The convergence of the pandemic and “Phase II” of my retirement has provided an increased opportunity to do more reading than I had planned on. (The main objectives of “Phase II” were to allow me to do more reading and writing. I’ve done a much better job on the additional reading.) I want to share four brief passages and an abbreviated version of their applicability to today. Let’s explore.
“The time has come to stop thinking of an education as something we receive in our youth, finishing by the time we are in our early to mid-twenties, and live off for the next fifty years. We need to regularly top off our intellectual tank as we drive down the proverbial highway of life.” Richard Haass from The World: A Brief History.
Haass is a conservative Republican and while I sometimes disagree with his conclusions, his examples are accurate and his analyses well argued. One of the shortcomings in the American education system is the lack of continuing education for many of us. People are very busy, especially in the phase of adulthood where they are raising children who do not yet drive while simultaneously working a demanding job. Few, if any have the opportunity to go back to school for refresher/enlightenment/updating classes. The ability to read is the most valuable skill you acquired in your youth. Utilize it and be your own best teacher.
“… success had been defined down to a point where it was starting to look a lot like failure.” Robert Kolker from Hidden Valley Road.
This reminds me of many of the “victories” the Trump administration claims. The idea of every kid getting a trophy simply for participation gnaws at me. I feel that if you want to get a trophy you have to win a championship first. There is much more to success than simply showing up! Little League trophies aren’t very important in the greater scheme of things but we are becoming a country of “Gentlemen’s Cs” and that is dangerous.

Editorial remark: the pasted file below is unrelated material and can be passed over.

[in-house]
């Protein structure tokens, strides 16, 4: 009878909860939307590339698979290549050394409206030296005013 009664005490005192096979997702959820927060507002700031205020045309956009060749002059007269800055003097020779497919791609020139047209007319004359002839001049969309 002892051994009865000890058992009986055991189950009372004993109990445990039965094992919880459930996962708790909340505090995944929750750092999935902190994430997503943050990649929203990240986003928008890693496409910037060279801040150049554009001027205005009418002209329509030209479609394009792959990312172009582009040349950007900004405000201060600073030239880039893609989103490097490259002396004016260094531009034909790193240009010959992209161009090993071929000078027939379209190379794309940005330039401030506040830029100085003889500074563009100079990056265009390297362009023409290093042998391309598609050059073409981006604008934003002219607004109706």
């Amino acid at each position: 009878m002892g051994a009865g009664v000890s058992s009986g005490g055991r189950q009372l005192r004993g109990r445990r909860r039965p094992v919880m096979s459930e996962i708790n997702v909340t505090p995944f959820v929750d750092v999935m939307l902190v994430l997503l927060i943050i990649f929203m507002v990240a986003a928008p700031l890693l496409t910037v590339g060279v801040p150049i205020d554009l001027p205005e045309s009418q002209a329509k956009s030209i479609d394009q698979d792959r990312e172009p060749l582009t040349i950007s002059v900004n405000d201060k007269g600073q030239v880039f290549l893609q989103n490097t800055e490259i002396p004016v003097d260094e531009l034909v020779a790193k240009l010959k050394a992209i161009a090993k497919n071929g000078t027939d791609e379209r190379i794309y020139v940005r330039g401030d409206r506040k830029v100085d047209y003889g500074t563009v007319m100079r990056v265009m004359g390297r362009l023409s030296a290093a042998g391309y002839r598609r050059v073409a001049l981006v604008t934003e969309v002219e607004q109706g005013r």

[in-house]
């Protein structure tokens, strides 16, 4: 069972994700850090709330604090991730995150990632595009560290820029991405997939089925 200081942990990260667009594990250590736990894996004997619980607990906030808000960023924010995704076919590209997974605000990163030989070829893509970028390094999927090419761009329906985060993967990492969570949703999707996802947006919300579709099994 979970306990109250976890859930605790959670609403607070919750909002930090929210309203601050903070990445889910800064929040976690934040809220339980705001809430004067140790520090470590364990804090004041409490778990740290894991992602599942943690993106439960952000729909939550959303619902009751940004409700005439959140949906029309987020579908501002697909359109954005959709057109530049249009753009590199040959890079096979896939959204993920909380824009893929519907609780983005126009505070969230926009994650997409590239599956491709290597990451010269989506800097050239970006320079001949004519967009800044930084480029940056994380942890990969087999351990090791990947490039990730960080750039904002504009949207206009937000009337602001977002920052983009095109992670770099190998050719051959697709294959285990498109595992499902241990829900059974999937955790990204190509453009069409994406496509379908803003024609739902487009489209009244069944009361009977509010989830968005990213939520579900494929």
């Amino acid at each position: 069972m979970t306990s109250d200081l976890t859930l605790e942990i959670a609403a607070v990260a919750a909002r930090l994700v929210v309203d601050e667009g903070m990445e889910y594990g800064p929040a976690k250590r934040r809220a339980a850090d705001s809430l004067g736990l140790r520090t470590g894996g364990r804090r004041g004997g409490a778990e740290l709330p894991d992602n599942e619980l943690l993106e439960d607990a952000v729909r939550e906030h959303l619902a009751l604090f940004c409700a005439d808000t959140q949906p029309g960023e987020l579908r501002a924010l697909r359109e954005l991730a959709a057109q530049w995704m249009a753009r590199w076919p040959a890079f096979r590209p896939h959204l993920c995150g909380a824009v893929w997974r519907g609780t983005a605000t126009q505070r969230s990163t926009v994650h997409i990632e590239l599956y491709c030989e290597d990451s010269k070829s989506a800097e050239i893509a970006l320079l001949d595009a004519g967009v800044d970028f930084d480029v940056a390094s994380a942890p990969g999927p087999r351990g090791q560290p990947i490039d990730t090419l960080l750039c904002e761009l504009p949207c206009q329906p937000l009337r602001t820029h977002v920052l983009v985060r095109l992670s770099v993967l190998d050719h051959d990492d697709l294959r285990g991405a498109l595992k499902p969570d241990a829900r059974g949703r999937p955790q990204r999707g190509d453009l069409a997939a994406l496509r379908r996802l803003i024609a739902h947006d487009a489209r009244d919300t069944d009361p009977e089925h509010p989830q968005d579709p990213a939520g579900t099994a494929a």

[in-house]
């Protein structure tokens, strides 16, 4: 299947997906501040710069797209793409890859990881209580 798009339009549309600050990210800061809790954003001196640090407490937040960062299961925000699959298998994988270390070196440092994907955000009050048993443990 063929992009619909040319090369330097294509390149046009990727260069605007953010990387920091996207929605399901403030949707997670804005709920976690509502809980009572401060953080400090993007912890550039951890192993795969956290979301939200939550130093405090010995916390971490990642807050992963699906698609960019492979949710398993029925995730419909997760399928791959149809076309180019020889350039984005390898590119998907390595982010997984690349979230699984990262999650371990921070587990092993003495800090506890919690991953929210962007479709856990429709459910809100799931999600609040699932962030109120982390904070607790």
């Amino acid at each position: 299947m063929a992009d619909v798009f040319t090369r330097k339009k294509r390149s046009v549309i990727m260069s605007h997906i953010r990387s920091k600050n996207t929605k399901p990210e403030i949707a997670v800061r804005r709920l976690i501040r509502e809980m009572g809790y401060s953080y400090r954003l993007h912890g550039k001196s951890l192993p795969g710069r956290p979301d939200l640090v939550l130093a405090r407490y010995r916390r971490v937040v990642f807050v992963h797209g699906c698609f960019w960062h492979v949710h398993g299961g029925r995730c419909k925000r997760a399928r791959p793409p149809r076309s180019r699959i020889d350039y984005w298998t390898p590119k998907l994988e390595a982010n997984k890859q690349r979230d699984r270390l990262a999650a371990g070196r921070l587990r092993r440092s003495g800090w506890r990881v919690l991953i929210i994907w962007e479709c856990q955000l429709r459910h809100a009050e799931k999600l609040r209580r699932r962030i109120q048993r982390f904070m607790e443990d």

“… policy can be repealed; innovation cannot.” Solomon Goldstein-Rose from The 100% Solution.
Goldstein-Rose deals with the climate crisis in this book but the principle outlined above is applicable to any issue. It illustrates the importance of not only a chief executive, but the legislative branch. While we are correctly focused on the presidential election don’t ignore those down ballot races especially for your state legislature.
Policy, be it legislation, rules or executive orders can be repealed. Once a technology exists in an affordable form it is subject to market forces which are more static and logical.
“It’s what you fail to imagine that kills you.” Those chilling words are the closing sentence of The Fifth Risk by Michael Lewis.
The major focus of Lewis’ book is the lack of concern the Trump transition paid to filling government jobs with qualified people and too often anyone at all. The greater lesson is a literal interpretation of that sentence.
When evaluating whether a last second offensive play in basketball was a good one coaches don’t ask whether it was successful (did the shot go in?) so much as did it maximize within the constraints and give them the optimal opportunity for success. (My scenario assumes that we are down one, two or three points and have possession.) Did I get the ball into the hands of my most skilled player in that situation? Was the best player for that shot taking it? Did we get them open? Was the shot in their range? Were they square to the basket when they took the shot? If the answers are yes then regardless of the outcome it was a good play. If the answers are no then regardless of whether the shot was made or not it was a bad play. Long term you can’t run a team or a nation on luck alone.
I guess the greater lesson here is the need to read. For substantial stretches of adulthood finding the time is difficult. However, remember that today there are many methods of “reading”. I do most of my reading on my iPad via eBooks. Another non-traditional method is the audio book. You may be very busy but if you commute, jog or walk for exercise the audio book is an opportunity to multitask.
Allow me to appeal to your better angel for a paragraph. Please purchase your reading material, regardless of media, from your local independent bookseller! Visit them and they will be happy to help you set things up if you choose to utilize something other than the physical book. Most often they are value added retailers and the backbone of the community.
Continue your education at your own pace on your own terms. You owe it to yourself, your family, your community and your country!
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